Tourmaline at diagenetic to low-grade metamorphic conditions: Its petrologic applicability
Tourmaline developed under low-temperature conditions (<~300. °C) typically has distinctive morphological and chemical characteristics that reveal significant information about the environments in which they crystallize. Under diagenetic conditions, tourmaline can develop as overgrowths on detrital tourmaline cores or as new, authigenic crystals. Tourmaline, as monopolar crystal overgrowths, is found in sandstones, shales, conglomerates, dolostones and limestones nucleating exclusively at the positive end of the c axis (. +c pole) on the detrital grain, a feature related to the mineral's polar nature. These overgrowths tend to have compositions dominated by X-site vacant tourmaline species (e.g. foitite) and can be linked to growth in aqueous environments low in Na, with other chemical characteristics related to the host rocks. As temperature increases, tourmaline overgrowths develop at both the +c pole and -. c pole, but continue to exhibit a significant degree of morphological and chemical asymmetries. These differences at either pole diminish as a function of increasing temperature such that it can be used as an intramineral geothermometer.Authigenic tourmalines without detrital tourmaline nuclei are found in many sedimentary or weakly metamorphosed metasedimentary rocks as well as fluid-dominated geothermal systems. Here, tourmalines are commonly foititic, but have Mg-Fe contents influenced by the host rock composition. Low-temperature tourmalines developed in hypersaline environments (e.g. salt domes) have distinct chemical characteristics - high Na, Fe 3+ and WO, and follow a trend between "oxy-dravite" and povondraite (O-P trend). This compositional trend can be used as a guide to indicate tourmaline development within low-temperature hypersaline environments and appears to be diagnostic of an oxidizing environment with high Na in the fluid and high salinity with the resulting reduction of the activity of H 2O. The O-P trend is retained in some meta-evaporite deposits that are relatively high grade and is found in tourmaline from some types of economically important metal deposits. Although tourmalines in low temperature environments are largely overlooked, they have potential to be a useful indicator of the chemical and thermal environments in a regime largely absent of such indicators. © 2012 Elsevier B.V.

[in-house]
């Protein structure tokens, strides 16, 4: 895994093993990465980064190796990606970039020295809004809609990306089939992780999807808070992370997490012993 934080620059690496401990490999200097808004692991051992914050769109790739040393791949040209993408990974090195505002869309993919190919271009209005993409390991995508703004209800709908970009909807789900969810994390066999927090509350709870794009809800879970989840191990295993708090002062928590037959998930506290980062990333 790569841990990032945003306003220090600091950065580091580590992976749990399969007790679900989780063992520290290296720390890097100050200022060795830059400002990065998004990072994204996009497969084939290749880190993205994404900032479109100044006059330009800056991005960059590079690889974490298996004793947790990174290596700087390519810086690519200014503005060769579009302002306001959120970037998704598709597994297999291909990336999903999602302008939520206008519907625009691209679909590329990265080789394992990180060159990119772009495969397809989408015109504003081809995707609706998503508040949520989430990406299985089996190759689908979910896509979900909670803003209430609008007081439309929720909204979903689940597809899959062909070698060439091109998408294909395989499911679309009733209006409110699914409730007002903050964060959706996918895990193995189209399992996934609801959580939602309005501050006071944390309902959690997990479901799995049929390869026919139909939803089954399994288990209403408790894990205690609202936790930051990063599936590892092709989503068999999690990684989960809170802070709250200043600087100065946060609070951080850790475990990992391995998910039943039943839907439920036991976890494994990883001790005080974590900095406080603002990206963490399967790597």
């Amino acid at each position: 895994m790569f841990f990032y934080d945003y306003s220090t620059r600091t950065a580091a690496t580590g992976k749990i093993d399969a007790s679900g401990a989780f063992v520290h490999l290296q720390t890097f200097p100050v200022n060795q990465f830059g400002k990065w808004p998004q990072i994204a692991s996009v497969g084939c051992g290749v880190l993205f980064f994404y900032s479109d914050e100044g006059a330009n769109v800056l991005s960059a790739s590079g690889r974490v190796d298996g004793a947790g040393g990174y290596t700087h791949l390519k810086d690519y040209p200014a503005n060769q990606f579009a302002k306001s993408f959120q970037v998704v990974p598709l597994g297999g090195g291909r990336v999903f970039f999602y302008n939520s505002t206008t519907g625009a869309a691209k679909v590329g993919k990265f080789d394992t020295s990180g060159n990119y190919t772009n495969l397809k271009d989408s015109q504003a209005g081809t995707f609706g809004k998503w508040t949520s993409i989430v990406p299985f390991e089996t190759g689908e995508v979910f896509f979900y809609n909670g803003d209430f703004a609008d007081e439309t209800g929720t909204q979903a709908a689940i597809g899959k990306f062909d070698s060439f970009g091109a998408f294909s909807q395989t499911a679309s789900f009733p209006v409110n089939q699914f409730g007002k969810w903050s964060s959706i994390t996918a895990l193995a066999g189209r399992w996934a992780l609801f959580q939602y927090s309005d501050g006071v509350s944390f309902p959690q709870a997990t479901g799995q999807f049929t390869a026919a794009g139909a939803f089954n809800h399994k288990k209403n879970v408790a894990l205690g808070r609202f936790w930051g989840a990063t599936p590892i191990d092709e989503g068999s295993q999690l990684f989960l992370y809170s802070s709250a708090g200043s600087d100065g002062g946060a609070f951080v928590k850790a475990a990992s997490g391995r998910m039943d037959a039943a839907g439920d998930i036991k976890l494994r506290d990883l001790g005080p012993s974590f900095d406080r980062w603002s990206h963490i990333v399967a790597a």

Publication Source (Journal or Book title)
Henry, D., & Dutrow, B. (2012). Tourmaline at diagenetic to low-grade metamorphic conditions: Its petrologic applicability. Lithos, 154, 16-32. https://doi.org/10.1016/j.lithos.2012.08.013